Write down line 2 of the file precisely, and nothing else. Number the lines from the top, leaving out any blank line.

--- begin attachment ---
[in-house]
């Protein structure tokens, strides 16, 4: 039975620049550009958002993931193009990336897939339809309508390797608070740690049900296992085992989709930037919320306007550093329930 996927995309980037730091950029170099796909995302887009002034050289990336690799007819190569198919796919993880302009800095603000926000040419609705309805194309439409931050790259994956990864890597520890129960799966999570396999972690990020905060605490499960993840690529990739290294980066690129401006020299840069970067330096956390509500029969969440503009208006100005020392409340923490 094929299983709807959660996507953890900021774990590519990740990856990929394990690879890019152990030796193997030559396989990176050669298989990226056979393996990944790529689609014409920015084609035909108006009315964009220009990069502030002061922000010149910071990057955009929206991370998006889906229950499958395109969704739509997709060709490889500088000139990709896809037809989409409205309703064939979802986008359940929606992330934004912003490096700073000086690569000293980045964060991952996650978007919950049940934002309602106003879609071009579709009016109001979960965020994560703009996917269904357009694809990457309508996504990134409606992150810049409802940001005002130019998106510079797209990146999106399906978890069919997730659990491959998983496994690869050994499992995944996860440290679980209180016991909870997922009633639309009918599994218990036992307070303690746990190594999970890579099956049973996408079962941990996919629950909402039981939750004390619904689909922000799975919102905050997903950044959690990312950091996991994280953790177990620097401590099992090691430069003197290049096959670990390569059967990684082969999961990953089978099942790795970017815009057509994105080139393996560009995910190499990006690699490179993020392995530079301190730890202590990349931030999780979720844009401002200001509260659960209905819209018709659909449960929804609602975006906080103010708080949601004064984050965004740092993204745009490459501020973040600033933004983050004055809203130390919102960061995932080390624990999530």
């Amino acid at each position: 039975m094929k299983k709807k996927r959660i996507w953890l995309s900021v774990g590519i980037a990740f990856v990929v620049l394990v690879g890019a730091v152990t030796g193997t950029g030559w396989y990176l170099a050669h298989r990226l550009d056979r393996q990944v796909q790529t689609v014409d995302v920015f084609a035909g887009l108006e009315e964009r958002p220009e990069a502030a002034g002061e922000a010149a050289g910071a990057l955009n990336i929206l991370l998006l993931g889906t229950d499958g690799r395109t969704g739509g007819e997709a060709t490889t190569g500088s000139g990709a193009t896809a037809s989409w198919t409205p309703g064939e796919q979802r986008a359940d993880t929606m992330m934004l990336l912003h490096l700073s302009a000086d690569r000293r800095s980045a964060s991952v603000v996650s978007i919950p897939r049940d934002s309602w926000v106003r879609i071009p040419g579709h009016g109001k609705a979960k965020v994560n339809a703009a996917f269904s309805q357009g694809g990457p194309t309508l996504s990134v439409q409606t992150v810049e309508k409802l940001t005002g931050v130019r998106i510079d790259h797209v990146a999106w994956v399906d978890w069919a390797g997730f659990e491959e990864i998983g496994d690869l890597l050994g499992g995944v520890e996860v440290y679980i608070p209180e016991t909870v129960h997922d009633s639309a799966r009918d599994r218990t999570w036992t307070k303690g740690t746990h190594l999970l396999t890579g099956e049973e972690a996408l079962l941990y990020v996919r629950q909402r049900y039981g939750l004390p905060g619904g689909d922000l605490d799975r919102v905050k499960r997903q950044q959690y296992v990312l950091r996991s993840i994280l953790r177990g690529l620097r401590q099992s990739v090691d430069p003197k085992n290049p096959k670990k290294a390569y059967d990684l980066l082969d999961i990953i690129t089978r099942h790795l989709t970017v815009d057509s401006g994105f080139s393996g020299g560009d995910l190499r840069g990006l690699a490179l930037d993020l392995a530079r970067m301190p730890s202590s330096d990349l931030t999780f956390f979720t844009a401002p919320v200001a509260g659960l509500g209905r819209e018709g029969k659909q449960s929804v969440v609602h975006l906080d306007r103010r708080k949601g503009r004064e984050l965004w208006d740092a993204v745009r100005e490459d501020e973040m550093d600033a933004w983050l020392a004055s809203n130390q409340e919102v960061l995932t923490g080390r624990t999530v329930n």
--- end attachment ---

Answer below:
């Protein structure tokens, strides 16, 4: 039975620049550009958002993931193009990336897939339809309508390797608070740690049900296992085992989709930037919320306007550093329930 996927995309980037730091950029170099796909995302887009002034050289990336690799007819190569198919796919993880302009800095603000926000040419609705309805194309439409931050790259994956990864890597520890129960799966999570396999972690990020905060605490499960993840690529990739290294980066690129401006020299840069970067330096956390509500029969969440503009208006100005020392409340923490 094929299983709807959660996507953890900021774990590519990740990856990929394990690879890019152990030796193997030559396989990176050669298989990226056979393996990944790529689609014409920015084609035909108006009315964009220009990069502030002061922000010149910071990057955009929206991370998006889906229950499958395109969704739509997709060709490889500088000139990709896809037809989409409205309703064939979802986008359940929606992330934004912003490096700073000086690569000293980045964060991952996650978007919950049940934002309602106003879609071009579709009016109001979960965020994560703009996917269904357009694809990457309508996504990134409606992150810049409802940001005002130019998106510079797209990146999106399906978890069919997730659990491959998983496994690869050994499992995944996860440290679980209180016991909870997922009633639309009918599994218990036992307070303690746990190594999970890579099956049973996408079962941990996919629950909402039981939750004390619904689909922000799975919102905050997903950044959690990312950091996991994280953790177990620097401590099992090691430069003197290049096959670990390569059967990684082969999961990953089978099942790795970017815009057509994105080139393996560009995910190499990006690699490179993020392995530079301190730890202590990349931030999780979720844009401002200001509260659960209905819209018709659909449960929804609602975006906080103010708080949601004064984050965004740092993204745009490459501020973040600033933004983050004055809203130390919102960061995932080390624990999530």